 The TSH stimulation test is indicated in dogs with low basal thyroid hormone concentrations to differentiate hypothyroidism from nonthyroidal illness syndrome (NTIS).
TRH Stimulation Testing

 Exogenous TRH is administered IV; pre- and poststimulation T4 or TSH concentrations are measured.

 In euthyroid dogs, both T4 and TSH concentrations increase above baseline values.

 In hypothyroid dogs, T4 concentration does not increase significantly over the baseline T4 value.

 Changes in T4 concentration in healthy, euthyroid dogs are small and variable, making it difficult to differentiate normal dogs from hypothyroid dogs.

 Thyrotropin levels also increase in dogs with primary hypothyroidism, but the percentage increase over baseline concentrations is less than in euthyroid dogs.

 TRH stimulation testing is not recommended for diagnosing hypothyroidism; better tests are available; evaluating TSH concentrations following TRH administration can differentiate primary hypothyroidism from central hypothyroidism.

Tests for Lymphocytic Thyroiditis

During the inflammatory phase of lymphocytic thyroiditis, antibodies are released into the circulation. In dogs, the predominant antibody that arises is directed against thyroglobulin (Tg). Tg is a large complex protein molecule with several epitopes and antibodies formed against it are heterogenous. The thyroid hormones T3 and T4 are haptens and do not elicit an antibody response unless attached to a larger protein molecule. Thus the Tg autoantibody test is a more sensitive test for lymphocytic thyroiditis than is measurement of anti-T3 and anti-T4 antibodies. Circulating Tg autoantibodies are detected in approximately 50% of hypothyroid dogs.

Concurrent illness (Nonthyroidal illness Syndrome)

The nonthyroidal illness syndrome (NTIS, Euthyroid Sick Syndrome) refers to suppression of serum thyroid hormone concentrations that occur in euthyroid patients due to concurrent illness. Decreased serum thyroid hormone concentrations are believed to be a physiologic adaptation that decreases cellular metabolism during illness. Generally, the magnitude of the change in serum thyroid hormone concentrations is not related to the specific disorder but rather reflects the severity of the illness, with more severe systemic illness resulting in more severe suppression of serum thyroid hormone concentrations. Disorders that are frequently associated with NTIS in dogs include neoplasia, renal disease, hepatic disease, cardiac failure, neurologic disease, inflammatory disorders, and diabetic keto-acidosis.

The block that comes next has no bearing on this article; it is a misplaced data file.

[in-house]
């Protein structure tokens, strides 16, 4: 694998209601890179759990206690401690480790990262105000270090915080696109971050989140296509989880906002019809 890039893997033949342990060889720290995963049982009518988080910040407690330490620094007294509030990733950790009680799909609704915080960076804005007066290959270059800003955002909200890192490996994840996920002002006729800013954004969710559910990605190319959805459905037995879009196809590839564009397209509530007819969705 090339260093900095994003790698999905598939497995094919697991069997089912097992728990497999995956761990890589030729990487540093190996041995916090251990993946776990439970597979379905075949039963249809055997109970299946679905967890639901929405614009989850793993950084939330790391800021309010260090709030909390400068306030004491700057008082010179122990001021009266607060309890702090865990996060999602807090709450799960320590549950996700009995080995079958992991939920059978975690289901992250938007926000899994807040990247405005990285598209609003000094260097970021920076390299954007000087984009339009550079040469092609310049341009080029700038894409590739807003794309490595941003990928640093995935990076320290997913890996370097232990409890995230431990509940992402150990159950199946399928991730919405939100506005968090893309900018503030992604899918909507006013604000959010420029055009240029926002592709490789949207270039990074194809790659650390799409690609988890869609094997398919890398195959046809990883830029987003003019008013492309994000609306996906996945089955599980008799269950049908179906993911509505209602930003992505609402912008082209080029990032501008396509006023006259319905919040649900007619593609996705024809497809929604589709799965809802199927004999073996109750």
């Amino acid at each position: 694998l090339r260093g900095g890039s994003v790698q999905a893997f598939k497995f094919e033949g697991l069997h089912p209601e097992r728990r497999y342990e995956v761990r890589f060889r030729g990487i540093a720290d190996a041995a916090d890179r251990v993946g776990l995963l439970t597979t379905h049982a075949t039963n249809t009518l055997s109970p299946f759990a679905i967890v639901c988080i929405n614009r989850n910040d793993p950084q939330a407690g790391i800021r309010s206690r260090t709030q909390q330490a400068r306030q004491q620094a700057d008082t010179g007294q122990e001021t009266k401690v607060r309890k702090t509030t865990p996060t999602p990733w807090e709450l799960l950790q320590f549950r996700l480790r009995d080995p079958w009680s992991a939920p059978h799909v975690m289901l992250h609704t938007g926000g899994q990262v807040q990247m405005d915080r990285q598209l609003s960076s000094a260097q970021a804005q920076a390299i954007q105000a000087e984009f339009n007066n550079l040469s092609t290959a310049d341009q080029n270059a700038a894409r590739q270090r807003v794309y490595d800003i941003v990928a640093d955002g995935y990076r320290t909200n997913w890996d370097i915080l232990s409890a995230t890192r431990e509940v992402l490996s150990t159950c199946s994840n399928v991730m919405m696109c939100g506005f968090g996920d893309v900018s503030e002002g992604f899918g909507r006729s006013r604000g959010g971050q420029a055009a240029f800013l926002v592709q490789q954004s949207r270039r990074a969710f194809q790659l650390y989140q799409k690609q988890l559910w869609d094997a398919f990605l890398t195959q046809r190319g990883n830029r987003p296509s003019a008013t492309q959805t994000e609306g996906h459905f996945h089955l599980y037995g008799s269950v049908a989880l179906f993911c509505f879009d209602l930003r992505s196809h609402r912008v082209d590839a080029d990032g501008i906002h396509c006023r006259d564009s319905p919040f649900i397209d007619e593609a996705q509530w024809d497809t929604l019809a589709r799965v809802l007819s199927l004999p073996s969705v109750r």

Treatment

The initial treatment of choice is synthetic levothyroxine sodium. The same treatment protocol is used for both a therapeutic trial and definitive therapy. Treatment with levothyroxine sodium preserves normal regulation of T4 to T3 de-iodination, which allows physiologic regulation of individual tissue T3 concentrations. The recommended initial dose for otherwise healthy hypothyroid dogs is 0.02 mg/kg by mouth every 12 hours. The dose for treatment of hypothyroid dogs is 10 times higher than the dose used in hypothyroid humans because of poorer gastrointestinal absorption and a shorter serum half-life of T4 in dogs compared to humans.

Response to Levothyroxine Sodium Therapy

Thyroid hormone supplementation should be continued for a minimum of 6 to 8 weeks. So that all of the clinical signs and clinic-pathologic abnormalities associated with hypo-thyroidism should resolve.

1) As evident by an increase in mental alertness and activity usually occurs within the first week of treatment this is an important early indicator that the diagnosis of hypothyroidism was correct.

2) Some hair regrowth may be observed during the first month in dogs with endocrine alopecia, it may take several months for complete regrowth and a marked reduction in hyperpigmentation of the skin to occur. Initially, the hair coat may appear to worsen as hairs in the telogen stage of the hair cycle are shed.

3) If obesity is caused by hypothyroidism, it should also begin to improve within 2 months after initiating L-T4 sodium therapy along with adjustments in diet and exercise.

4) Improvement in myocardial function is usually evident within 1 to 2 months, but it may take as long as 12 months for complete recovery.

5) Neurologic deficits improve rapidly after treatment, but complete resolution may take 2 to 3 months.